Janus Henderson

Outlook for Australian Fixed Interest

Within fixed interest markets, this is an environment that suggests bond yields will remain anchored or test slightly higher levels, and we believe there is little risk of materially lower yields from here. In this context, investors remain well-compensated for moving further along the relatively steep yield curve.

Inflation expectations are likely to continue to lift as economic activity gains momentum, with a gradual reduction in output gaps. A knock-on impact of declining output gaps is the potential for companies’ prospects and financial health to improve, which could see a flatter default cycle than first anticipated in the depths of the crisis.

The three biggest opportunities we see for fixed interest are:

  1. Active duration management as markets mis-price central bank activity
  2. Allocations to high and mid quality corporate debt
  3. Inflation protection

J.P. Morgan

Matthew Jozoff, Co-Head of Fixed Income Research, favors spread product heading into 2021 as fundamentals and technicals are supportive. J.P. Morgan’s 2021 Year Ahead U.S. fixed income investor survey shows that ESG, high yield and high grade credit and EM are seen as the top asset classes to increase risk. Jozoff believes fixed income net issuance will remain at record levels and approach $4 trillion led by U.S. Treasuries, but the share of spread product will fall from 50% to just 30% or to $1.2 trillion compared to $1.9 trillion in 2020.

Duration supply excluding Fed purchases is set to more than double in 2021 to exceed $2 trillion. Jay Barry, Head of USD Government Bond Strategy, expects 10-year U.S. Treasury yields to rise to 1.25% by Q221 and to end the year at 1.45%. Steve Dulake, Global Head of Credit Research, sees spreads possibly overshooting near term but ending 2021 flatter or slightly tighter across the board although current spreads (125 basis points for U.S. high grade corporates) have already tightened past January 2020 levels. Even without further spread tightening, corporate carry plus roll-down on the spread curve should generate about 50 basis points per quarter. Record cash accumulation by high grade companies in Q220-Q320 could end up being used for M&A, share buybacks and dividends instead of deleveraging. U.S. dollar downside is likely to be limited as the great interest rate convergence of 2020 that accompanied much of this past year’s dollar weakness is now complete.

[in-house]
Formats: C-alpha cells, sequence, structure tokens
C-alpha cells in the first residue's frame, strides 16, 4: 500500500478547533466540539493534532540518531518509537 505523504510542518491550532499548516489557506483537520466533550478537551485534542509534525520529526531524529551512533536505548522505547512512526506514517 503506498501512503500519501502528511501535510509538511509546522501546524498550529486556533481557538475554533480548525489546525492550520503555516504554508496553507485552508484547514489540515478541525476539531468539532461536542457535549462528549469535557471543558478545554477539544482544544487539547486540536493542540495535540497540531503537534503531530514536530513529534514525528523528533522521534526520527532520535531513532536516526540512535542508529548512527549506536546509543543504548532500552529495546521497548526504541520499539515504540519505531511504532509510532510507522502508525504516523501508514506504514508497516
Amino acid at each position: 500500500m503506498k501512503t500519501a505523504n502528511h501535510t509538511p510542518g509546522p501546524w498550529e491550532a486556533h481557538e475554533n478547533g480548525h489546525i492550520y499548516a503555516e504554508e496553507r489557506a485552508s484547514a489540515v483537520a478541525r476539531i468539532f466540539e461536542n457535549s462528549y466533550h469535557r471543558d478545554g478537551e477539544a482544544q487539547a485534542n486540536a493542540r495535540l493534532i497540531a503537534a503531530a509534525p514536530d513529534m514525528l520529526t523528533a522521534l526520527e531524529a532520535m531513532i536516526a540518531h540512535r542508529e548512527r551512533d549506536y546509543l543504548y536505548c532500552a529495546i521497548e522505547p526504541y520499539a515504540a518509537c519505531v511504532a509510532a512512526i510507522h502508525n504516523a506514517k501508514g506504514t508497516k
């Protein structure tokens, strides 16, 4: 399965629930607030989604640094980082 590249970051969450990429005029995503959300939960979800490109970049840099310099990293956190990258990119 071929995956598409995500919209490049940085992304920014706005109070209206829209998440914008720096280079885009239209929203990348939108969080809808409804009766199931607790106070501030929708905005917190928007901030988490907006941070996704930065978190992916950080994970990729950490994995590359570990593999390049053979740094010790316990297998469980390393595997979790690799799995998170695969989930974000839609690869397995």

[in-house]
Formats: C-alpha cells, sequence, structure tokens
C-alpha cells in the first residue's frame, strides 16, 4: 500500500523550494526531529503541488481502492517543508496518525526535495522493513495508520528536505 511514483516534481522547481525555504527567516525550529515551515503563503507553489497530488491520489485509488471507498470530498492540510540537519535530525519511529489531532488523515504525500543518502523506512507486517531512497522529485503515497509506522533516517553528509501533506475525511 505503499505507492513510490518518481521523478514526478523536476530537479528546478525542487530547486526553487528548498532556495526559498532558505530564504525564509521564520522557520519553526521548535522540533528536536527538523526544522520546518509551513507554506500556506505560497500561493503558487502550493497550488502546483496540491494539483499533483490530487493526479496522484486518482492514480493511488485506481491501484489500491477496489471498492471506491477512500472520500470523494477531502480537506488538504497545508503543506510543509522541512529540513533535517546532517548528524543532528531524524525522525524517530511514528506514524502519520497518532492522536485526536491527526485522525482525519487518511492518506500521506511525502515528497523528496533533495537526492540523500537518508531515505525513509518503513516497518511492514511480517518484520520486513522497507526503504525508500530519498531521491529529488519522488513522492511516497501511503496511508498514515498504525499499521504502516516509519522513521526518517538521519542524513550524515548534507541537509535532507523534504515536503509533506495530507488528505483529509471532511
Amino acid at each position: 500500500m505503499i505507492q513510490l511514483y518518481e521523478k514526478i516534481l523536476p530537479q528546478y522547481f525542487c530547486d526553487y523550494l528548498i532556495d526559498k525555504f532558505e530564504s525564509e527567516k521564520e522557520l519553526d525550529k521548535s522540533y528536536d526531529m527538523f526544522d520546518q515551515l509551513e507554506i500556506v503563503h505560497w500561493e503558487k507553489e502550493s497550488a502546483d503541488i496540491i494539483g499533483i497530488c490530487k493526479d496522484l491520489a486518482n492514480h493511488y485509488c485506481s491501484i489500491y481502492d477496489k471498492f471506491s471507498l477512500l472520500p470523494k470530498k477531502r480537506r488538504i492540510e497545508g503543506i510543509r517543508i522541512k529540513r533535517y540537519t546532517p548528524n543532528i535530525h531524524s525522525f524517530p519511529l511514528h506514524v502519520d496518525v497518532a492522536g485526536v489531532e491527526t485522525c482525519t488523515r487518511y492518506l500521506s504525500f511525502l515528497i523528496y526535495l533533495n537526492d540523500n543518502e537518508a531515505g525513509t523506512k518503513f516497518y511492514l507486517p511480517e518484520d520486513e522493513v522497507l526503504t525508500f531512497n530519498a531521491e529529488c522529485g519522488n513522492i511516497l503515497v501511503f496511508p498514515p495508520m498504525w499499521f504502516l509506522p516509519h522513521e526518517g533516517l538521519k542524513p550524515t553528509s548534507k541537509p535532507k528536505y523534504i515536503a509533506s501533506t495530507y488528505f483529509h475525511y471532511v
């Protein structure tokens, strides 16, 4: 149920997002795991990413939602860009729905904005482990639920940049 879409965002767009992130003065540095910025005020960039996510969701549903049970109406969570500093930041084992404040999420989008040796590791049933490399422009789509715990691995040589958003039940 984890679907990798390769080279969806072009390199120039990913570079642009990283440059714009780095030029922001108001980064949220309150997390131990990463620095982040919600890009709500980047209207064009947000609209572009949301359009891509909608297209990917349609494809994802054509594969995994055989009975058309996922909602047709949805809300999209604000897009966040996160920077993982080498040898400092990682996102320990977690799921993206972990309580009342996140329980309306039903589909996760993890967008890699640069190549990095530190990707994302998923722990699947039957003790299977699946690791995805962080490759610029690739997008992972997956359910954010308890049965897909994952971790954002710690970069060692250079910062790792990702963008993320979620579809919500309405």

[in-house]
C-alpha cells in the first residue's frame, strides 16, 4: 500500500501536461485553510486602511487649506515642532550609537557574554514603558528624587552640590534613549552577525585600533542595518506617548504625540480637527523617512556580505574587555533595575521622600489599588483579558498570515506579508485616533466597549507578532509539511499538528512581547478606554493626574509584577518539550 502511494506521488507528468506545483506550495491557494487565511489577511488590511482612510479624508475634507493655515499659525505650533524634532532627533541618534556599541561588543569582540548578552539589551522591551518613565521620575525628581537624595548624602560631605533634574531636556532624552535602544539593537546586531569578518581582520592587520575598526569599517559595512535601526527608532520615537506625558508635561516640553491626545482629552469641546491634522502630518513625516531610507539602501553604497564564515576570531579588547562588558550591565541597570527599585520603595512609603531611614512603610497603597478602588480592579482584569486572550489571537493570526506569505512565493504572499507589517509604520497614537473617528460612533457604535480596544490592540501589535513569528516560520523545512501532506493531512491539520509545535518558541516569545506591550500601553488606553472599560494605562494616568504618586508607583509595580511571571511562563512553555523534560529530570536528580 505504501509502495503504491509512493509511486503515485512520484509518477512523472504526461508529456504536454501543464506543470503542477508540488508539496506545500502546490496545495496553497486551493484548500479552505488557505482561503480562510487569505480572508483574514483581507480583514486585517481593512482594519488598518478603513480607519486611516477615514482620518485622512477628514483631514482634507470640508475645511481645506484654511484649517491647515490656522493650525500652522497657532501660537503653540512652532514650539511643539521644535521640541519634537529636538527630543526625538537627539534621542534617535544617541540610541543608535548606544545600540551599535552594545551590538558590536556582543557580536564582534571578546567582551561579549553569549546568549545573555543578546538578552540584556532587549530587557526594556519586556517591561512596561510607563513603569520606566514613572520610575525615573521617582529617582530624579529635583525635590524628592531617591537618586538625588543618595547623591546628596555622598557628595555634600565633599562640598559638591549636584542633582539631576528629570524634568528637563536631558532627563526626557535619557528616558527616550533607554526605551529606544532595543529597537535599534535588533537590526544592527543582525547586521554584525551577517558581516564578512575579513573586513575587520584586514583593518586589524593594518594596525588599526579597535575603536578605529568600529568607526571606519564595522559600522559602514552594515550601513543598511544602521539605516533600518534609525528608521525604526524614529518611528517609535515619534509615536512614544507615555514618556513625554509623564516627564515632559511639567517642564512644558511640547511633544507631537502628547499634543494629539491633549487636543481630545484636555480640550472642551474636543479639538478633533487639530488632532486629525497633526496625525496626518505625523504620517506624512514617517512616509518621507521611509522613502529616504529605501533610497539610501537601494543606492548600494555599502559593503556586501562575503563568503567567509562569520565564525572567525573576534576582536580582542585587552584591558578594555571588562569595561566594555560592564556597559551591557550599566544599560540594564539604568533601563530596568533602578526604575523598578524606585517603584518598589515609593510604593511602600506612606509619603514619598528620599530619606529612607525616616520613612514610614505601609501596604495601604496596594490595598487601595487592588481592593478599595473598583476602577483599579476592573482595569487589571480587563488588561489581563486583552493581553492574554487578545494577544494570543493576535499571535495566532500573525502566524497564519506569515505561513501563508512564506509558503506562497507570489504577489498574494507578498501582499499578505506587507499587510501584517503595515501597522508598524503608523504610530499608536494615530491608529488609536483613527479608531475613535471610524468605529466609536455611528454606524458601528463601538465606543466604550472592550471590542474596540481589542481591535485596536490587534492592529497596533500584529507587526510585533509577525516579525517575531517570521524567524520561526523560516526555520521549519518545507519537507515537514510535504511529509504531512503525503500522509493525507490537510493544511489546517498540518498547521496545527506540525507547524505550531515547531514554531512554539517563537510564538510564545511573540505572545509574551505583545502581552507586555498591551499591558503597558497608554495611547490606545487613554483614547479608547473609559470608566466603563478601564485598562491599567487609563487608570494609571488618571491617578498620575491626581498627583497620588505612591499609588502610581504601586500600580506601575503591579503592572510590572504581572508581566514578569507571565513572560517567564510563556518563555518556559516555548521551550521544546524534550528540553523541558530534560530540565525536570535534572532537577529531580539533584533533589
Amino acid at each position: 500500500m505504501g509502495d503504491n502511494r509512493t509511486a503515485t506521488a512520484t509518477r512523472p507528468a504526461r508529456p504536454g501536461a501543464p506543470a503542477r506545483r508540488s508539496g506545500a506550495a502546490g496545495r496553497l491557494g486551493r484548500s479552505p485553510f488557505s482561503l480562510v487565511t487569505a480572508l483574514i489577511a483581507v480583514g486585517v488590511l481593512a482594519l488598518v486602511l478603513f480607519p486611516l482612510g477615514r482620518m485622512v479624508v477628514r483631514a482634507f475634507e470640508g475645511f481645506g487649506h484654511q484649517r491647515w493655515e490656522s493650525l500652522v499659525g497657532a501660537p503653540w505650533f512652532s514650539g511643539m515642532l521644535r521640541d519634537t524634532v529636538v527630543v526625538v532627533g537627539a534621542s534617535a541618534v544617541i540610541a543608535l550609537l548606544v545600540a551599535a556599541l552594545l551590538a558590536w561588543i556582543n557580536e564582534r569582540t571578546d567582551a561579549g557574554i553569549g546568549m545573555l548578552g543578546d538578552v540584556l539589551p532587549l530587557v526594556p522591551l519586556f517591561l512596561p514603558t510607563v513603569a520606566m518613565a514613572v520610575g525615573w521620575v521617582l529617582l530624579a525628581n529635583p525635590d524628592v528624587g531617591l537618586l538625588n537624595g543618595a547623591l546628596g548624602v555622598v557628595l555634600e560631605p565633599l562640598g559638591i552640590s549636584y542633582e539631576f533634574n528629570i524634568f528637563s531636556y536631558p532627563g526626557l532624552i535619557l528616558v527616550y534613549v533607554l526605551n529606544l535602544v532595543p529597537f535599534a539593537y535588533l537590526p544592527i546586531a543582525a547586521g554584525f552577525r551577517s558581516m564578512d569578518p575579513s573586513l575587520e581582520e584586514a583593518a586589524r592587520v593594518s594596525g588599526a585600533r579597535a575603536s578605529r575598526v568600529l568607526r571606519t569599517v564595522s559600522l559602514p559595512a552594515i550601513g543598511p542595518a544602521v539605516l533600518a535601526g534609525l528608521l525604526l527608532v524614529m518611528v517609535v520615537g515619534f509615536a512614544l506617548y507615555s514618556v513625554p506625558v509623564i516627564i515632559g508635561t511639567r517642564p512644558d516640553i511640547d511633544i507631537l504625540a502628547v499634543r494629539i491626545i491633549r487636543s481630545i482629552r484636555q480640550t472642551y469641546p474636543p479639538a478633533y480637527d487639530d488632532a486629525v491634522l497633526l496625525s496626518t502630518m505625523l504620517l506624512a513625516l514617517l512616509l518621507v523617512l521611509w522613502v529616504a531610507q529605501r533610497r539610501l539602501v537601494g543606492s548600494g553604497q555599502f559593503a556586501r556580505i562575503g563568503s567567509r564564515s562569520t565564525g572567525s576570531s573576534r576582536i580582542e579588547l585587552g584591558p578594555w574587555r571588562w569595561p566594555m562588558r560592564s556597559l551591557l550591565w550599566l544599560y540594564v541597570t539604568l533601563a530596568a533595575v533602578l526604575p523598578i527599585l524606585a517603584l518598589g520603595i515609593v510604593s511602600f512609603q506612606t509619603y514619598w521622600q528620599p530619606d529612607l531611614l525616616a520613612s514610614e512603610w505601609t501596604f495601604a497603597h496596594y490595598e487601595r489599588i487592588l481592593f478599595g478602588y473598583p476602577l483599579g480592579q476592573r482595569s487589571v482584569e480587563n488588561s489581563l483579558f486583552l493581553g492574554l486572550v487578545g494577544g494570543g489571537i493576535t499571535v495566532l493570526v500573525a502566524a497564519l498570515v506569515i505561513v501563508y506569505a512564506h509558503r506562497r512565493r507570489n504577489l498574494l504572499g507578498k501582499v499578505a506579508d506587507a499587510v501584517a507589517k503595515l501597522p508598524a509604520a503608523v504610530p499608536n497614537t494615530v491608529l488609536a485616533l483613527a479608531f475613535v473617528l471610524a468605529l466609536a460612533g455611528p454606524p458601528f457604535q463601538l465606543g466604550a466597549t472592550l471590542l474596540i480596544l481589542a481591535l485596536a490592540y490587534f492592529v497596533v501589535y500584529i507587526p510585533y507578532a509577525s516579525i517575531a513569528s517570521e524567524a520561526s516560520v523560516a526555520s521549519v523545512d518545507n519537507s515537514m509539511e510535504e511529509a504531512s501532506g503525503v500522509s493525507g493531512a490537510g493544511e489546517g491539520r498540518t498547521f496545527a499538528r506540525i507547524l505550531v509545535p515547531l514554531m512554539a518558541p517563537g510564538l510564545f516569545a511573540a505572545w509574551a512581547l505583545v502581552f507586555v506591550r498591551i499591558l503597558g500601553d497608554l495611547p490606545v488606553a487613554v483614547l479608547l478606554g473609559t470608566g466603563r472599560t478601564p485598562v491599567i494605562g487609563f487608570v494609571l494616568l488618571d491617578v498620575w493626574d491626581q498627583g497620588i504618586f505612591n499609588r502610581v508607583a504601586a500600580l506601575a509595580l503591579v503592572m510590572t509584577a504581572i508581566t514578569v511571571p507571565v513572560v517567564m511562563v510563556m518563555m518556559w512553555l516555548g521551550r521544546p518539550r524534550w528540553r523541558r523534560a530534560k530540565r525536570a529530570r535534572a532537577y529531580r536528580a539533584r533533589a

Loomis Sayles

Global credit spreads may not tighten much from current levels

  • Near-record low interest rates, sizable liquidity and strong demand for yield should help keep credit market volatility at bay.
  • US, Europe and Sterling investment grade spreads are likely to remain in a fairly tight range near pre-COVID lows given the stimulative policy mix and anticipated fundamental improvement.
  • Lower-credit-quality fixed income performance tends to be highly correlated with economic activity. We believe US high yield spreads have room to tighten a bit more as the credit cycle likely progresses through the recovery phase in 2021.
  • US-dollar-denominated emerging market (EM) corporate credit looks relatively attractive because spreads have only retraced 75% of the COVID-induced spike. The sector should see positive momentum as long as the global economy, and Asian economies in particular, continue to improve.
  • The US dollar appears likely to weaken during the recovery phase, which could relieve a certain degree of funding pressure in strained areas of the EM dollar-pay sector.
  • US housing market strength should continue to support RMBS In consumer ABS, fiscal stimulus could help contain any weakness. In CMBS, the future of commercial real estate and current fundamentals represent challenging hurdles, but signs of a bottom may be emerging.
  • We believe realized default rates within the US levered loan sector may be notably lower than what the market was pricing last spring. We expect loan prices to move higher going forward.

UBS Asset Management – Panorama – Investing in 2021